I called again and said look I'm here please finish me. My torch had died in the rain and they were asking me to illuminate the sails but I couldn't then finally they asked where I was and I shouted my bow is about to hit the red mark. Suddenly 3 ribs appeared from nowhere and that was it my race was finished, I'd done it.
Then the emotional bit begun, something I hadn't been prepared for, they towed me to the dock and of coursre the first thing you do is check how many other masts are there... it wasn't as bad as I'd worried. Then the guys from Bahia towed me to the dock and all I wanted to see was my friends who said they'd be waiting. I through my line to the dock and couldn't see them. I grabbed another line and looked up and there they were. I have never been happier to see people before, Jimmy, Fia, Yerin and Sammy where there cheering.
I jumped off the boat far too quickly, manage to slip, go horizontal and face plant the dock, never cool but I was so happy I didn't even notice. A beer was handed to me, hugs all round and then the tradition of being thrown in the water was kept, good work jimmy, apart from I had taken off my dry top and had seal trousers on that immediately filled and I almost drowned.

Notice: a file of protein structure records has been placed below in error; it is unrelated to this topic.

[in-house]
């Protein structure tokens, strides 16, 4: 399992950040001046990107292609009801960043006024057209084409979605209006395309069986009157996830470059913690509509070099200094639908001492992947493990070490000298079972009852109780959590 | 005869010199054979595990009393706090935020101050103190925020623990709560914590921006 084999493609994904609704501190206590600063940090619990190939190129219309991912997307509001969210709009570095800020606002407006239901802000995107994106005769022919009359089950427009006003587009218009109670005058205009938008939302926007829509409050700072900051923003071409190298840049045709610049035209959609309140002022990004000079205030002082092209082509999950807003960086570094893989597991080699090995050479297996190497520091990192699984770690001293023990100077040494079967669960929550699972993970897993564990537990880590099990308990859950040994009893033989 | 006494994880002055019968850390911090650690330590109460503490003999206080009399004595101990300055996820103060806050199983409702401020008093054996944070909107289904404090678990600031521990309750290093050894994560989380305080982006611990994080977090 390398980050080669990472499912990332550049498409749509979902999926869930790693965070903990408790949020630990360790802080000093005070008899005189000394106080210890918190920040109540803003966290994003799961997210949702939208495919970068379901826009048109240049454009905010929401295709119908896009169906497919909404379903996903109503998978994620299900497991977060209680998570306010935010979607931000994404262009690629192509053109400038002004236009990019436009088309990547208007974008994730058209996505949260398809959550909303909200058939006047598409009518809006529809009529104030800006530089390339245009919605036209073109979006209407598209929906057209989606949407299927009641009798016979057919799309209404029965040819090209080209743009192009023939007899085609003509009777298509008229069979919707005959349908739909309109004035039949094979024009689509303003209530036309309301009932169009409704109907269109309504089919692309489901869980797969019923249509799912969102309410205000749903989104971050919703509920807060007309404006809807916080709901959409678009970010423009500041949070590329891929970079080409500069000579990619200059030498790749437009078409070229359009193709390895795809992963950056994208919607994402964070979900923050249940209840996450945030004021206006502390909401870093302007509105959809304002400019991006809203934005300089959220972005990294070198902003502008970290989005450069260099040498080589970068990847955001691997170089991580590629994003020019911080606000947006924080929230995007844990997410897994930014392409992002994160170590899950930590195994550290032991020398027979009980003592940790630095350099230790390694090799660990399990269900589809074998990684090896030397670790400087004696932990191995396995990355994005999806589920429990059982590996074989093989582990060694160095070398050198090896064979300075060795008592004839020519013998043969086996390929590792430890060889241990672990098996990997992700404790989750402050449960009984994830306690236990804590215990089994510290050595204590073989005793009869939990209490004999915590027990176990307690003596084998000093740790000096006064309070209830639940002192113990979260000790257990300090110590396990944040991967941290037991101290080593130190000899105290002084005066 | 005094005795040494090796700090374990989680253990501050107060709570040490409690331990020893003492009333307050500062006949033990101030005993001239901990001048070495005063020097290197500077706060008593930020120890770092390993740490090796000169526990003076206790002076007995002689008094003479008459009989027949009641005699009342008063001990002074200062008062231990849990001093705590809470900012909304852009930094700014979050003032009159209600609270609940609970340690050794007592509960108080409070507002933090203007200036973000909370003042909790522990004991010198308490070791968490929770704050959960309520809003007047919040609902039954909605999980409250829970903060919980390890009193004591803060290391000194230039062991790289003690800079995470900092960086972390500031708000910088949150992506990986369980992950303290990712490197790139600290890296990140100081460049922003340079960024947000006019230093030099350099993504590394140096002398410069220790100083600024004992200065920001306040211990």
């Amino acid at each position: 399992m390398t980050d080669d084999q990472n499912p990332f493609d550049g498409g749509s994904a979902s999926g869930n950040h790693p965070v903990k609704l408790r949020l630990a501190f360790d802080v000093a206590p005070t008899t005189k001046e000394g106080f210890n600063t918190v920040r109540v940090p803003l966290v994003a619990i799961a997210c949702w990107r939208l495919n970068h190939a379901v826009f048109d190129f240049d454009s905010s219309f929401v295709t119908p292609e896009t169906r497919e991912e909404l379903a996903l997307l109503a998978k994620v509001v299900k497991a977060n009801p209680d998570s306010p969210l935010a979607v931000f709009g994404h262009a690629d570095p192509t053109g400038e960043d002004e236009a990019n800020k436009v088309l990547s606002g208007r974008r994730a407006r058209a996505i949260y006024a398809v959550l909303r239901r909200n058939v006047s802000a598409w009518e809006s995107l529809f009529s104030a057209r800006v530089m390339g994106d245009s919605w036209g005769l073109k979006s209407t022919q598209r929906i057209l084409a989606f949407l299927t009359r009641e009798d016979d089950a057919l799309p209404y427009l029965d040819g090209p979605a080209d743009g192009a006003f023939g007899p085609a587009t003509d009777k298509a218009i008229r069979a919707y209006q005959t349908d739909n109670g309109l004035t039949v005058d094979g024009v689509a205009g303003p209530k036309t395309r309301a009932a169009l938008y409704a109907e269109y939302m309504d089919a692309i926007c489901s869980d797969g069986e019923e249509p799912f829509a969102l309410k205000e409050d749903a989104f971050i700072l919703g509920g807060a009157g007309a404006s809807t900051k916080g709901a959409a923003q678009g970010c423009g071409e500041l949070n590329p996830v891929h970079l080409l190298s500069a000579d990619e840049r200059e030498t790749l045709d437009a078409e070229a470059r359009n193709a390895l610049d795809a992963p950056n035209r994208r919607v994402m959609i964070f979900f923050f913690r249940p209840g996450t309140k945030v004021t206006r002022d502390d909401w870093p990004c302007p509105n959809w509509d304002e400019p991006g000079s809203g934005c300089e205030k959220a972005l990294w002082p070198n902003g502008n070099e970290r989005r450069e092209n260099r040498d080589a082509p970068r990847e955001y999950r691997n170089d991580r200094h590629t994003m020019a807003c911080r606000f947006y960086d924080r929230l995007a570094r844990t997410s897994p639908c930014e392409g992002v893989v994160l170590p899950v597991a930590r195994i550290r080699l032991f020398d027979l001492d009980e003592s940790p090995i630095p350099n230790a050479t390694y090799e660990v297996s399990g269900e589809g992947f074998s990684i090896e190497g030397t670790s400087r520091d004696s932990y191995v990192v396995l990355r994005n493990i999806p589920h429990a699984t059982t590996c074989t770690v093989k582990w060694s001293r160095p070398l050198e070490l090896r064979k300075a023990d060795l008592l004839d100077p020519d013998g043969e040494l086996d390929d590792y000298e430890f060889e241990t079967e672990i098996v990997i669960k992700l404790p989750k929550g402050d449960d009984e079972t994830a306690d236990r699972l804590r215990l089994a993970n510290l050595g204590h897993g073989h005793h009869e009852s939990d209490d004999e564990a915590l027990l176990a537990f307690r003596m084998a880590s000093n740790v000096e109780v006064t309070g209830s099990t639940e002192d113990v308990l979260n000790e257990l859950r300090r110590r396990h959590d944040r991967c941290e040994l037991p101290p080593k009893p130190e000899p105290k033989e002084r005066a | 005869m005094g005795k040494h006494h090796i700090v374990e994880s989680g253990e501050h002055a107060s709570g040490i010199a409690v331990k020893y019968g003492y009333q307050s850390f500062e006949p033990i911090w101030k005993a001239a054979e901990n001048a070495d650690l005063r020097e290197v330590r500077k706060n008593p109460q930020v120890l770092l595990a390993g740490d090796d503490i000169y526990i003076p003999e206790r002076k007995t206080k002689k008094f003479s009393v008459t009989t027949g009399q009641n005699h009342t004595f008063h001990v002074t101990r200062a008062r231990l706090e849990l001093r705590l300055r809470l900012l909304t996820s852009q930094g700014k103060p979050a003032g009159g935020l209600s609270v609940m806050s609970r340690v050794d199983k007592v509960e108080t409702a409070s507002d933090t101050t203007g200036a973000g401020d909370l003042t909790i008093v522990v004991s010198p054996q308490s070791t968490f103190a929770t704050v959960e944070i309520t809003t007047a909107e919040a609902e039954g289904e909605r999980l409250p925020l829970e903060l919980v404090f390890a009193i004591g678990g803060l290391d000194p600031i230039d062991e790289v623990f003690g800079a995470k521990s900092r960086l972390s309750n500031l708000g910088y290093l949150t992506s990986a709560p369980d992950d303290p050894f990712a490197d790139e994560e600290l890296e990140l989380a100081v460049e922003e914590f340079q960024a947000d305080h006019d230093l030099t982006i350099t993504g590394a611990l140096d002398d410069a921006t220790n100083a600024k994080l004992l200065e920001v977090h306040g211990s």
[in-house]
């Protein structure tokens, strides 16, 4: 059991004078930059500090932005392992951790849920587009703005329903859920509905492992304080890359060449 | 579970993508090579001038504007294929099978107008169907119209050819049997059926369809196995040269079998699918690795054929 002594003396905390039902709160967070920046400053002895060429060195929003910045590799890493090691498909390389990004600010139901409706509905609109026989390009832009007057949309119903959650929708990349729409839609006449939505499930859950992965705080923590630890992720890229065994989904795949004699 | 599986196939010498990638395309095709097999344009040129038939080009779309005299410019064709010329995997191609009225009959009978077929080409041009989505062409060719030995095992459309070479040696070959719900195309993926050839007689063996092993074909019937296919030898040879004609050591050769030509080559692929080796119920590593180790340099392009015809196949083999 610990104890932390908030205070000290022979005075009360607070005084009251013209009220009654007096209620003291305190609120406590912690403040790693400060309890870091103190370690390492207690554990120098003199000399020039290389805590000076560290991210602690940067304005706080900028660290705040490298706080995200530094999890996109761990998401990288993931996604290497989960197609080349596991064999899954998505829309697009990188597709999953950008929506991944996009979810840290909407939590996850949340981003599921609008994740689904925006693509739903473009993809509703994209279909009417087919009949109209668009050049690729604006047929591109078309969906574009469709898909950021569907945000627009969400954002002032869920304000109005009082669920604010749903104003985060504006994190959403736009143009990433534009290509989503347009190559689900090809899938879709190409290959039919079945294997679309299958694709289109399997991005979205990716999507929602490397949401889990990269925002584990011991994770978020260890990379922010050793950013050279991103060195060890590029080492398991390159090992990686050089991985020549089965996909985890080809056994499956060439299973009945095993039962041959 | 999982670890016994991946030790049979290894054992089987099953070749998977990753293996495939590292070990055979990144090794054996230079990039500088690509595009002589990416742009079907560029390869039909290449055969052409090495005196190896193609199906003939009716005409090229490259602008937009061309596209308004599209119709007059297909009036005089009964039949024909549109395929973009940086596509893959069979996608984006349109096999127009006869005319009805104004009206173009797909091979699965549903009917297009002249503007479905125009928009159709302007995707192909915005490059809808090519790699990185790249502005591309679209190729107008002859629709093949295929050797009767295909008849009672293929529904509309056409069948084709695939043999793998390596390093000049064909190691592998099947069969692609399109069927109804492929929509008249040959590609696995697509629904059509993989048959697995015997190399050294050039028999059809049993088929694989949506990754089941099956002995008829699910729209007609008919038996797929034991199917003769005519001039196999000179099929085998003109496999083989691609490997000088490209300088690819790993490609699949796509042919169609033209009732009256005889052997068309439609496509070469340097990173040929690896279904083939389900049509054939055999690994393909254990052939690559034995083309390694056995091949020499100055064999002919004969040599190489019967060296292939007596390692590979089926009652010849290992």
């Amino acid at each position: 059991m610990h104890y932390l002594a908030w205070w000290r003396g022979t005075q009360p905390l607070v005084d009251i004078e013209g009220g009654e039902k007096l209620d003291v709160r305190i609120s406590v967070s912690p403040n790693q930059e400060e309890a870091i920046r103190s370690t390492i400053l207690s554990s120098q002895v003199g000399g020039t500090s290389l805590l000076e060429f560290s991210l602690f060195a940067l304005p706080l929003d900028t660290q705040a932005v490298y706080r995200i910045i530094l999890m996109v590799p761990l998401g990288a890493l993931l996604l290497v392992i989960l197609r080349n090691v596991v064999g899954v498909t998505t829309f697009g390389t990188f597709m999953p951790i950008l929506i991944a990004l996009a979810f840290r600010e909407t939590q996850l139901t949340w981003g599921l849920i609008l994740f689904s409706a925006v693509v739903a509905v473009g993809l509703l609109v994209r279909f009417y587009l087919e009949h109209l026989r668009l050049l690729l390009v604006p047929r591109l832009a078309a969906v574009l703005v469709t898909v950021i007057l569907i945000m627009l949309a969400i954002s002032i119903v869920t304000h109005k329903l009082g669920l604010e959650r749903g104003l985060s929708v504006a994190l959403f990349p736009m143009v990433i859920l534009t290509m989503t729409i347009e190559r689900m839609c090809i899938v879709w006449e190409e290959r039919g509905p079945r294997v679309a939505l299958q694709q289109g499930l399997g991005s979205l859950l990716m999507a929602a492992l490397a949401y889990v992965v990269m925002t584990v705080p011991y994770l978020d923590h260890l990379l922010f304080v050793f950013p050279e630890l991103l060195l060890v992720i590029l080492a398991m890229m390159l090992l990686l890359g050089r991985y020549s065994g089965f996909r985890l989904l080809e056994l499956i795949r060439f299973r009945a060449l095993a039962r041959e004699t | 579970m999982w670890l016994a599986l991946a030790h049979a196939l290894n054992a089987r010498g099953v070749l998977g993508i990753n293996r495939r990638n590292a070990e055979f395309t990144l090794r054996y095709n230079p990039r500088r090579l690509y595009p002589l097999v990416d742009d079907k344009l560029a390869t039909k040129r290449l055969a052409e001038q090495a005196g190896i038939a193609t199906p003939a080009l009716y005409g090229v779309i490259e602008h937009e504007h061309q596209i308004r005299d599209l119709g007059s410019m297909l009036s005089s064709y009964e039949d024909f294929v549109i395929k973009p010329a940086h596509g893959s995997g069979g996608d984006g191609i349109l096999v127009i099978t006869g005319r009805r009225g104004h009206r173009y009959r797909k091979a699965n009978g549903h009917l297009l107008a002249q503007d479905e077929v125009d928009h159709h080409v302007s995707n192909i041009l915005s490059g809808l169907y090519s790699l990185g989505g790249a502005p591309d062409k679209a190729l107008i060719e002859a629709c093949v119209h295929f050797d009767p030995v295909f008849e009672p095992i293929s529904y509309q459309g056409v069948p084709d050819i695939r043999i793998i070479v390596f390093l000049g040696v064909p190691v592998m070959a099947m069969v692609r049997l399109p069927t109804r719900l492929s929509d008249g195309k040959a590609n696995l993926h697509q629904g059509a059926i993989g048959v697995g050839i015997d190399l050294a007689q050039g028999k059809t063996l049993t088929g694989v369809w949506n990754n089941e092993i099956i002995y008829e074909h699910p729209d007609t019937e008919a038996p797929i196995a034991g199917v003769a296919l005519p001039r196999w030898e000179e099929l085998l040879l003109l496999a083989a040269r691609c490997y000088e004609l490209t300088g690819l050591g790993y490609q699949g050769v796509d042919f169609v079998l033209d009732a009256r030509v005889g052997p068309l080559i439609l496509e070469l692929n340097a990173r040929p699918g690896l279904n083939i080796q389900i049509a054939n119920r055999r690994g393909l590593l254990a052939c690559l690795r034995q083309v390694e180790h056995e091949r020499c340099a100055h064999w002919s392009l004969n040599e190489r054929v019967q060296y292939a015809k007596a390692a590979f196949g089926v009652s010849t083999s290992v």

We went into the club and met the other competitors and did the photo and celebration bit. It was an amazing feeling to feel part of this special gang.
Since the race I have seen all my friend come in and waiting for Emma to jump off her boat was one of my happiest memories. Its amazing the feeling between everyone here. Nothing said but we all know we've been through something incredible together, especially this transat with it terrible conditions.
For me personally it has been a life changing experience, I wasn't just another tick in the box like I though it would be.
I'm not very emotional with this sort of thing and alway knew I would get here but I am definately not the same person I was when I left.
The experience has been amazing and something I will always be proud of, I just have to come back now and do it again to get the result I wanted!